By Charlie Wood
By Jack Herrera
It’s always a mess when Latinx folks take DNA tests. Things go alright, until we get to the “ancestry” portion, which some commercial genetic tests label as “ethnicity.”
People who identify as Latinx claim ancestry from all over: indigenous Americans, Spanish colonists, enslaved Africans, Middle Eastern people, miscellaneous Europeans, and even Asians.
This can lead to unexpected DNA results. My grandfather is Mexican, but fair-haired and blue-eyed (we sometimes call people who look like him bolillo, which means “white bread”). When he got his report back from FamilyTreeDNA, he found out he had more North American ancestry than expected. …
By Charlie Wood
History would have us believe that the night sky is permanent and unchanging. After all, navigators have steered their ships using fixed stellar patterns for centuries, and our eyes still trace the same outlines of the same heroes and villains that star gazers have identified for millennia. But what if we just haven’t been watching closely enough? What if our night sky is changing?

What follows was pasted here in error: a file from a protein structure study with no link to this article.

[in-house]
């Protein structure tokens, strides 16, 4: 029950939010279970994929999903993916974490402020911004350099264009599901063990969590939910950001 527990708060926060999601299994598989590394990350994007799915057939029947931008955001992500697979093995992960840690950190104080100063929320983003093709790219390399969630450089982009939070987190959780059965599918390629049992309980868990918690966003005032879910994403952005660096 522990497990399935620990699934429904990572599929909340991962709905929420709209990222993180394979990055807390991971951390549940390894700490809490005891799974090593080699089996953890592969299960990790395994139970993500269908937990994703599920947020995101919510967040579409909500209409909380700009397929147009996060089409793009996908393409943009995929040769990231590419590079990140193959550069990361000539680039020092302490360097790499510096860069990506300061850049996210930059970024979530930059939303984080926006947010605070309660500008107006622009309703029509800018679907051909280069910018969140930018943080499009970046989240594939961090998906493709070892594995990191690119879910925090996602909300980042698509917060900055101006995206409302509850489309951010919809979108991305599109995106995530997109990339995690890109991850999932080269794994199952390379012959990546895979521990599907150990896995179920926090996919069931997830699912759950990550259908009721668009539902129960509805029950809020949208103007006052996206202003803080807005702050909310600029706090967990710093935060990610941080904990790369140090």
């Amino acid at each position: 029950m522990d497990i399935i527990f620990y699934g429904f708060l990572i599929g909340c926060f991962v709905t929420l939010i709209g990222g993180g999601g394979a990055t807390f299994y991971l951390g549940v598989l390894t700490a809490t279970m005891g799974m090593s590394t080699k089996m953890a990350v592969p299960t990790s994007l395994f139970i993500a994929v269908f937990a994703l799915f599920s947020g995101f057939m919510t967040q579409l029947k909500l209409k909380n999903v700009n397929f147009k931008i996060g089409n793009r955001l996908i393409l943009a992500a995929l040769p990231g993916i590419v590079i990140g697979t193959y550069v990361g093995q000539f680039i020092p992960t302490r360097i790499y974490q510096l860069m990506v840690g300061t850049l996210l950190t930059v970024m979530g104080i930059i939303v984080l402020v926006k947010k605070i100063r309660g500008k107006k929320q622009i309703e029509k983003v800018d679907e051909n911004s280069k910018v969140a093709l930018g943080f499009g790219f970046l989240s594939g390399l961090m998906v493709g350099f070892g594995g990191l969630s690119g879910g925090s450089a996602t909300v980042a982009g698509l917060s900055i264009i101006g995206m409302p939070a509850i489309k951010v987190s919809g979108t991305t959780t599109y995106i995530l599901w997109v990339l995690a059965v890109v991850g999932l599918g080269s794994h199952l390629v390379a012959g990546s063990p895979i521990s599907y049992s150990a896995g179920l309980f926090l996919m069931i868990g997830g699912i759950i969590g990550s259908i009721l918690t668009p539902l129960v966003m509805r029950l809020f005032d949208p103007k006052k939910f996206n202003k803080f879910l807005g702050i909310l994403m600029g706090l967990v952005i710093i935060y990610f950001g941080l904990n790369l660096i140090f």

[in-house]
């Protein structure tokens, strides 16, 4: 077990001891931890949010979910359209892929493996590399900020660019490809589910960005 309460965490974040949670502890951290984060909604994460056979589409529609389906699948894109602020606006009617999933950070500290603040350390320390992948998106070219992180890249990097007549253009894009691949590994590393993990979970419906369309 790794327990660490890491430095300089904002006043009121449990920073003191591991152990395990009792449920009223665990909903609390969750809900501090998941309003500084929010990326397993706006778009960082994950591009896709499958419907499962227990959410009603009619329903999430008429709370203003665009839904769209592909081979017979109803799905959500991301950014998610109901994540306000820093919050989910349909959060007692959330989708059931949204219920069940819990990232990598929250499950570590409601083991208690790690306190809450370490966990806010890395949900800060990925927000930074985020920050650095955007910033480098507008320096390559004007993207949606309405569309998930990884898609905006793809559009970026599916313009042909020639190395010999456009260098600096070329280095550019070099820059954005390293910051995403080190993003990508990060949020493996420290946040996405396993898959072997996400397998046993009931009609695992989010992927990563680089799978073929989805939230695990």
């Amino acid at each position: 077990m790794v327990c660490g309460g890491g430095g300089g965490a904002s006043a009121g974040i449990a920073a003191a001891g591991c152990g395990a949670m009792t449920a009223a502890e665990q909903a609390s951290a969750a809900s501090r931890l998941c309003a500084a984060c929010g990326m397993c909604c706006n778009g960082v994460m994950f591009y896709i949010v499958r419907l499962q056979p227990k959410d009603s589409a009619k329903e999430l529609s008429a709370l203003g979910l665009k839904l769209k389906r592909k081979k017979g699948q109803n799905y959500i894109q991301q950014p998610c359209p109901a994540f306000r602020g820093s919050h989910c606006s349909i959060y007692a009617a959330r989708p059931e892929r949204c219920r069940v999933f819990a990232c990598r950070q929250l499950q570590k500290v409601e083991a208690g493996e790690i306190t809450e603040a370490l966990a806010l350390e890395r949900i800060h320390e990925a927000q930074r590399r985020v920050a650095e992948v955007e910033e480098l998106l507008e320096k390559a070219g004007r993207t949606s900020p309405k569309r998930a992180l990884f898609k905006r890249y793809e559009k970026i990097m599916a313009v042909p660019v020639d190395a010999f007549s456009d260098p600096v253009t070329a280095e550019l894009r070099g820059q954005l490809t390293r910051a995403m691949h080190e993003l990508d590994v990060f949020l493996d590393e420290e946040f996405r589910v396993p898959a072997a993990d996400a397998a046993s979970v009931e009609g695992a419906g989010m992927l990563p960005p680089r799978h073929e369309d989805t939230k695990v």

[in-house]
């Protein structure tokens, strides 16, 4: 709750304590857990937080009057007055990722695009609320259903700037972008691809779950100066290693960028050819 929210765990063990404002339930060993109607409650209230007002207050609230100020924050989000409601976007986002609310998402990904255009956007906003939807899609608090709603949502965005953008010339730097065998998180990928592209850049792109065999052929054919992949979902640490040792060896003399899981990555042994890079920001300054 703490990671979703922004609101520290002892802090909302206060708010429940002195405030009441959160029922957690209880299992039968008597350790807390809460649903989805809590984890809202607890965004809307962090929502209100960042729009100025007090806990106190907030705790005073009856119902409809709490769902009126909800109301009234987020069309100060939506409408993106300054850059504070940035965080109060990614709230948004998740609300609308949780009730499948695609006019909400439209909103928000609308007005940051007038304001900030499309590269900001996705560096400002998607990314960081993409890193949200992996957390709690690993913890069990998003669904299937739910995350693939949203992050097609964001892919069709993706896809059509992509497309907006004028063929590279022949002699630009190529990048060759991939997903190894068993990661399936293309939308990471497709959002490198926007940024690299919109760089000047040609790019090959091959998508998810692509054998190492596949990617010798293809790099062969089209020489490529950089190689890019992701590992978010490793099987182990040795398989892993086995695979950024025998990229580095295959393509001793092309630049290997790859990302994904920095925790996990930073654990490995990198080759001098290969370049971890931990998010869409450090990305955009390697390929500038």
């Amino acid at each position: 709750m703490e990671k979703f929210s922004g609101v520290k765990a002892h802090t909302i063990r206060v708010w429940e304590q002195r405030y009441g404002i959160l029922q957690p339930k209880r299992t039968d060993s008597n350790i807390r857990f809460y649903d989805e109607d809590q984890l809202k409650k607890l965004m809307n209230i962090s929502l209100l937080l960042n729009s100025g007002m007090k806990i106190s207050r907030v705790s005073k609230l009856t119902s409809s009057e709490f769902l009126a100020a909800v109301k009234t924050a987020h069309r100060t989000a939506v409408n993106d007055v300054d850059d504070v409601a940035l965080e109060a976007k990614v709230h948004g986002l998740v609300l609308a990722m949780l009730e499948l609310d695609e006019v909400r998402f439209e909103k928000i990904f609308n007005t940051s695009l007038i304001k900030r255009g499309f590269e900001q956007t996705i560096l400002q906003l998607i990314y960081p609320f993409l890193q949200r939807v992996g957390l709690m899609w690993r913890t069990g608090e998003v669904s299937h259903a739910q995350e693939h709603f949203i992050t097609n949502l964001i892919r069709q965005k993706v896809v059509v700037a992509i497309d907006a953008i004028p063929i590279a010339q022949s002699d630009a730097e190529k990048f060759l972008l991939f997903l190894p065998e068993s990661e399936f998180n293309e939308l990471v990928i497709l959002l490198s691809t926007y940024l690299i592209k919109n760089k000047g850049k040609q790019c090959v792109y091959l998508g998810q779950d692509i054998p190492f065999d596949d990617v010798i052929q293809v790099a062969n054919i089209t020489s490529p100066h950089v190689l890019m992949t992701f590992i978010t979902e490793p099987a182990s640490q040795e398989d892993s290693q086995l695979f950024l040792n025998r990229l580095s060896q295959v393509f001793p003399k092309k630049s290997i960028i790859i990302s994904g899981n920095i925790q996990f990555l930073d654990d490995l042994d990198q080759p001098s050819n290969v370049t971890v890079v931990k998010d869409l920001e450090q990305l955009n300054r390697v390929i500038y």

A group of astronomers aims to shake that assumption of stability with the Vanishing and Appearing Sources during a Century of Observations (VASCO) Project, by comparing 70-year-old surveys with recent images of the night sky to see what might have gone missing. After years of painstaking work, they recently announced their first results in the Astronomical Journal: at least 100 pinpricks of light that appeared in mid-20th century skies may have gone dark today. The vanished light sources could represent short-lived flashes in the night or, possibly, the disappearance of a lasting heavenly body, if researchers can indeed confirm what they’re seeing. The study authors stress that while their preliminary findings almost certainly represent natural and well-understood events, they hope that future results will be relevant to astronomy and the search for extraterrestrial intelligence (SETI). …